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Oregon Wildlife Species

Mammals: Bears

Oregon Mammals:    

Order Carnivora
Bears - Family Ursidae

Bear images on Flickr | Living with Black Bears

Black Bear
Black Bear
Oregon Fish and Wildlife

Black Bear Ursus americanus

Black Bears are the largest extant carnivores in Oregon; they are, however, smaller than grizzly bears.

The body of this bear is heavily built; the legs are stout; the feet are large, the head, eyes, and ears are relatively small; and the tail is extremely short. The claws are recurved but relatively short with those on the forefeet equal to or only slightly longer than those on the hind feet. The characteristic humped shoulders and dished face of the grisly bear are absent. The pelage is black or brown; both phases may occur within the same litter produced by females of either color. White and bluish phases are also known to occur.

During spring-autumn seasons, Black Bears tend to be more active during daylight and crepuscular periods, but in the month or so before and after the period of winter dormancy they are less active overall and more nocturnal.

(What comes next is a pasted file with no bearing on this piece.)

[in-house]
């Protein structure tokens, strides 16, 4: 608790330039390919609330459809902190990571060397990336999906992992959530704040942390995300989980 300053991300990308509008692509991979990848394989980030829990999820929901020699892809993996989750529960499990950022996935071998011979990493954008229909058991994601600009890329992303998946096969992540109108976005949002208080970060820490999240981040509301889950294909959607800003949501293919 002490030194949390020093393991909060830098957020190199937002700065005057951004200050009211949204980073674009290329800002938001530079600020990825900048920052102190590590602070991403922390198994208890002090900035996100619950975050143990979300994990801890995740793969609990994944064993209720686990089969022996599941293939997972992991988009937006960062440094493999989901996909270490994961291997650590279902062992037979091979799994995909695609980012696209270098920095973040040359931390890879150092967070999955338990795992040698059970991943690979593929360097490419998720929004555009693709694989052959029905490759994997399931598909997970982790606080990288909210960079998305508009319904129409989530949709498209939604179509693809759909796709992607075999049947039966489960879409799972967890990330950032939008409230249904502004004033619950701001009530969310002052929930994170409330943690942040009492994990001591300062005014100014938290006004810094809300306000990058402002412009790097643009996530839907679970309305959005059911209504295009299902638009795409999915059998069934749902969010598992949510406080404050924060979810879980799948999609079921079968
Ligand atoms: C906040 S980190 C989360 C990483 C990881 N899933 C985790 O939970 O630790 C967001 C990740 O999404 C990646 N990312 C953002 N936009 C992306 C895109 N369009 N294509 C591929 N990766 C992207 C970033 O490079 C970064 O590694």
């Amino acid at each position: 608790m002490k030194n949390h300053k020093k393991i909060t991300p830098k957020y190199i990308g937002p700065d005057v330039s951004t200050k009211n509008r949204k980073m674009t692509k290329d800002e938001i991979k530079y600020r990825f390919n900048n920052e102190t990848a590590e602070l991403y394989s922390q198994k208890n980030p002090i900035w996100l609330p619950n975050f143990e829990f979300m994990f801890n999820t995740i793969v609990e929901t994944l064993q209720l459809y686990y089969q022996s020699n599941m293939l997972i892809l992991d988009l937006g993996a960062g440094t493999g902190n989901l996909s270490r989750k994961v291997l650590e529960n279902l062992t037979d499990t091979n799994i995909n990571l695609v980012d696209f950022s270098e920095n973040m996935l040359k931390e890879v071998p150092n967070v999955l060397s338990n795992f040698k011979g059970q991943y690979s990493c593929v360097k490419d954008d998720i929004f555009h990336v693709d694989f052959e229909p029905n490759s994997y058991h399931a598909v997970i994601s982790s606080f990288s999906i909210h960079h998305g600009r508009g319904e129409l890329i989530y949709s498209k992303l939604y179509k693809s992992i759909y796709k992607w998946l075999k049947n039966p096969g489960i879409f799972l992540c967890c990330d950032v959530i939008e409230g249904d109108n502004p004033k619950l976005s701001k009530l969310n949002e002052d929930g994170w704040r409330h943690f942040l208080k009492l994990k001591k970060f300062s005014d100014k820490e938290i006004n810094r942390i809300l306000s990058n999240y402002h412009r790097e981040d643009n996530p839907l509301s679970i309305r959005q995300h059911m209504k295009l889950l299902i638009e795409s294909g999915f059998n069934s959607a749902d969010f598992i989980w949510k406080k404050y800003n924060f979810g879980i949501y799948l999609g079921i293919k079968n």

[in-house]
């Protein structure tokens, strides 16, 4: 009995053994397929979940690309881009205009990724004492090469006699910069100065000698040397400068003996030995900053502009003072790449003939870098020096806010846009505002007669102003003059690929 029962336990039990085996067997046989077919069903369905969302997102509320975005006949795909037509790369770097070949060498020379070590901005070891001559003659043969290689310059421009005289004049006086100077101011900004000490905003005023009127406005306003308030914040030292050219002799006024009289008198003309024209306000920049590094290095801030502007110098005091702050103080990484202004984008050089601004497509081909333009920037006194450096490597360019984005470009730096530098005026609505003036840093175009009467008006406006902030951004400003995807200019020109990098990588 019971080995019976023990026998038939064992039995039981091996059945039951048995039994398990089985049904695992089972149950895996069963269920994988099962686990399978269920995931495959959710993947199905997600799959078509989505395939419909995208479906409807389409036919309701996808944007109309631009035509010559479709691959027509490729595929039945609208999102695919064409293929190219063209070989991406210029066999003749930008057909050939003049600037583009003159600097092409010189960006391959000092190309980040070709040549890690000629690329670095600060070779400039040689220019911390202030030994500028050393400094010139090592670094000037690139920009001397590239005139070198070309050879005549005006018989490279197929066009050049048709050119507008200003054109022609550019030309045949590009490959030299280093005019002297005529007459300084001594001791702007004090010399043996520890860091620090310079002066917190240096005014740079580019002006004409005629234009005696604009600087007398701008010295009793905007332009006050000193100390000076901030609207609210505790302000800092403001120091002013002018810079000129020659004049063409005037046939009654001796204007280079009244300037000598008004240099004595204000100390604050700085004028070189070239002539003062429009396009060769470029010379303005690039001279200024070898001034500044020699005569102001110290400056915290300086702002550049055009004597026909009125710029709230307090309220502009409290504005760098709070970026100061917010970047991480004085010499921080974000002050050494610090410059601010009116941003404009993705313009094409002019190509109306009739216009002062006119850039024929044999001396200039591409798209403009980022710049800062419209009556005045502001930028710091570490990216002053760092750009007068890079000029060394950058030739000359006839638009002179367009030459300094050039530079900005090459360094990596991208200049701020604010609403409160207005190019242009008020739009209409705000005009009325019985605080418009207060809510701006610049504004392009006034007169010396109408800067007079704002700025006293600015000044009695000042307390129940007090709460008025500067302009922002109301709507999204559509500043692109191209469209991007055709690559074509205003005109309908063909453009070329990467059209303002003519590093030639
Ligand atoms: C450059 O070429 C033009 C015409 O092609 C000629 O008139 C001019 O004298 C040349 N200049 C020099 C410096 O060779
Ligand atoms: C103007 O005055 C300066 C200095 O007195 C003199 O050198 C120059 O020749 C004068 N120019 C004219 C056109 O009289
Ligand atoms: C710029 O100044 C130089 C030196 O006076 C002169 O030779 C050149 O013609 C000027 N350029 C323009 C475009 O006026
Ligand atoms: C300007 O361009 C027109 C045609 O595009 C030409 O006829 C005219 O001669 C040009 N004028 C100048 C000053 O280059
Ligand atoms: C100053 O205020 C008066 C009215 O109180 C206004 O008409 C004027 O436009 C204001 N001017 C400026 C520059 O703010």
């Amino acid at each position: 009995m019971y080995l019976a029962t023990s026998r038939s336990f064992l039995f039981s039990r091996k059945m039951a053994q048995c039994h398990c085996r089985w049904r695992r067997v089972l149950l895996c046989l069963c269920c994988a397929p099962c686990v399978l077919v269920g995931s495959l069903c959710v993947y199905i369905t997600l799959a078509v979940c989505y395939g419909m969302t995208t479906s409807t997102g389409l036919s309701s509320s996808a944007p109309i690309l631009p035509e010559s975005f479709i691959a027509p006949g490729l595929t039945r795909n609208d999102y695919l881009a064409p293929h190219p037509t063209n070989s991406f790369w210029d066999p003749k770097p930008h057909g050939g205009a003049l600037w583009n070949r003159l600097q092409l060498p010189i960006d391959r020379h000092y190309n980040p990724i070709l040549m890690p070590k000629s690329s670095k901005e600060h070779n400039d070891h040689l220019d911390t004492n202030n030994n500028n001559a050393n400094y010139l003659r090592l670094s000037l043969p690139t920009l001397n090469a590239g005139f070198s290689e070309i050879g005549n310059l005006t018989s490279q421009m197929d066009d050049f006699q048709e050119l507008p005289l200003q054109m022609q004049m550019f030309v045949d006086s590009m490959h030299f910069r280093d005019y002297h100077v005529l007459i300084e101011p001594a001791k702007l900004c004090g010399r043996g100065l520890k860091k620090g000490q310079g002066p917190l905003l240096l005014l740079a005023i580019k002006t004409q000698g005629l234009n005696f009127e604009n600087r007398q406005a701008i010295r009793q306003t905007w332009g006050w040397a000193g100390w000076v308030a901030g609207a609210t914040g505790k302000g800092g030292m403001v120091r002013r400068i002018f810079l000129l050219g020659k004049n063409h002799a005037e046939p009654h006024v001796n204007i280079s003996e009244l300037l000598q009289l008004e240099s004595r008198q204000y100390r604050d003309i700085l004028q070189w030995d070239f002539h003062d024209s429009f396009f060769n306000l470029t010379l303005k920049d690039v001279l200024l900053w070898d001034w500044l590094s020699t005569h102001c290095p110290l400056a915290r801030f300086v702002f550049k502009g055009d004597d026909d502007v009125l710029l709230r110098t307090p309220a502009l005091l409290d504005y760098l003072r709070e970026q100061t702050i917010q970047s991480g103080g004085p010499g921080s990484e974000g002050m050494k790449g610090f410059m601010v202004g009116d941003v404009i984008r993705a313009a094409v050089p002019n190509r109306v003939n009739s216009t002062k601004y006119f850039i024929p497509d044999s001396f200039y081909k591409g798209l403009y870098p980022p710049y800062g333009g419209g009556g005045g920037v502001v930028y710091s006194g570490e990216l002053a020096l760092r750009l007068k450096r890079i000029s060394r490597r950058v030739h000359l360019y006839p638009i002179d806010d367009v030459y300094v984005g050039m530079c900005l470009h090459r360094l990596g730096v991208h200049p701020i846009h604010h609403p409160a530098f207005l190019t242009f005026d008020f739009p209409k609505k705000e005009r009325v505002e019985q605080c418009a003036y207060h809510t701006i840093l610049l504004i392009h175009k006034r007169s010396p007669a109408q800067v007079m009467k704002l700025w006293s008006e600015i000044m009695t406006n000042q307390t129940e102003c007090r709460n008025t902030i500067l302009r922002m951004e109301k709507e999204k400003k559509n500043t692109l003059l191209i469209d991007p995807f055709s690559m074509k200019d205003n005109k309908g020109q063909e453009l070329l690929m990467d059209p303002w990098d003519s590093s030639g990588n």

In autumn, Black Bears, throughout most of their geographic range, fatten, become more and more lethargic, enter dens, and remain inactive throughout winter. Den sites commonly are under stumps and logs or in holes in hillsides, but may include hollow trees, rock caves, drainage culverts, abandoned buildings, or in some regions even unsheltered depressions. Dens usually are well hidden by dense vegetation and, in colder regions, often open to the north or west.

Black Bears in Oregon occur in the Cascade Range and west to the Pacific Ocean, and in the Blue and Wallowa mountains; the species is absent from arid regions of central and southeastern Oregon.

Glossary of terms | Sources: Atlas of Oregon Wildlife | Land Mammals of Oregon

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